He added “I began this mediation a year ago, immediately following the release of Gilad Shalit and the Palestinian prisoners. I met with Ehud Barak and provided him with a copy of the truce agreement. He told me that he would take the issue very seriously, and a committee was established that included ministers and other concerned parties. However the Israeli government froze the process and took the decision not to decide…and in recent months I took the initiative to push this issue once more, and began to mediate with both sides again.”
The Israel peace activist stressed that Netanyahu and Barak were therefore aware, at least to some extent, about the existence of a truce agreement. He asserted that “the only thing that I am certain of is that we have a leadership that takes “genius” decisions without thinking about the next day.”
He added “as for this war that they began by assassinating the strongest figure in Hamas, they did not think about how it could develop, or shall we say deteriorate, or how many people will be killed for no reason.”
He stressed that “nobody knows how this situation will develop now, and by some fluke a Palestinian rocket could hit a bus full of people and dozens could be killed, or an Israeli air raid could mistakenly target a Palestinian funeral killing dozens or even hundreds.”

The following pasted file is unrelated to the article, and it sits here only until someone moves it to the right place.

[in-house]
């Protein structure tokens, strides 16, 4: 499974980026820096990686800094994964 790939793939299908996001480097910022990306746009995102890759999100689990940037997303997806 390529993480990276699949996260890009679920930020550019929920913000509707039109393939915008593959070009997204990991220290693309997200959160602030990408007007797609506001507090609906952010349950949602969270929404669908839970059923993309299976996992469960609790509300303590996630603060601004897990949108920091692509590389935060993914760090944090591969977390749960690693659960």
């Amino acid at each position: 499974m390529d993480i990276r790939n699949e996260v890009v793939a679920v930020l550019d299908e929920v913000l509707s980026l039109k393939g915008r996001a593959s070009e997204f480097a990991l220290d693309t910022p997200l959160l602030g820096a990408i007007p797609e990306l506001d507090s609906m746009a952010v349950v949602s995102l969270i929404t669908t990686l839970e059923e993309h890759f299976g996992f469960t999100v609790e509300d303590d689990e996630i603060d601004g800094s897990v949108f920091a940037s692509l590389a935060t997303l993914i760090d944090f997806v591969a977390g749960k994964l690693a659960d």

Baskin told Asharq Al-Awsat “everybody must know that such incidents which could lead to the deaths of innocents on both sides could be prevented by mediation to reach a truce agreement.”
As for whether he believes that the Egyptians could intervene to mediate a ceasefire, Baskin said “I have been in contact with Egyptian parties…and I understand that the Egyptians are very angry about the Israeli military actions as they were about the [Palestinian] firing of rockets. They say that they would first prefer for the situation to calm on both sides and do not see this as the right time to intervene.”
Asharq Al-Awsat also asked the Israeli peace activist what he knew about al-Jabari, he replied “he was a man with sweeping powers, a leader in every sense of the word. He was sincere in seeking a truce, and he played a large role in stopping the rocket fire into Israel by Palestinian factions. Even when Hamas was firing rockets, he made sure that these rockets landed in open spaces so that there were no human casualties.”
He added “I would like to say that after al-Jabari’s assassination there will be no address to Israel regarding seeking a ceasefire or truce. For Hamas now requires some time to replace al-Jabari.”
Returning to his description of the Israeli air strikes against the Gaza Strip as a “war without goals”, he made reference to the four objectives put forward by Israeli Defense Minister Ehud Barak, saying “these are misleading goals. For when he says that he wants to eliminate the missile batteries, how will he know that this has been achieved? And when he says he want to eliminate the terrorist leadership, who can guarantee that they won’t be replaced by even more radical enemies? Barak’s talk is based on exploiting the simple nature of the public and their enthusiasm for killing the enemy, however anybody who looks closely at what he and Netanyahu is saying will find that they are leading the country into a dangerous [military] adventure and unnecessarily causing the deaths of innocent people.”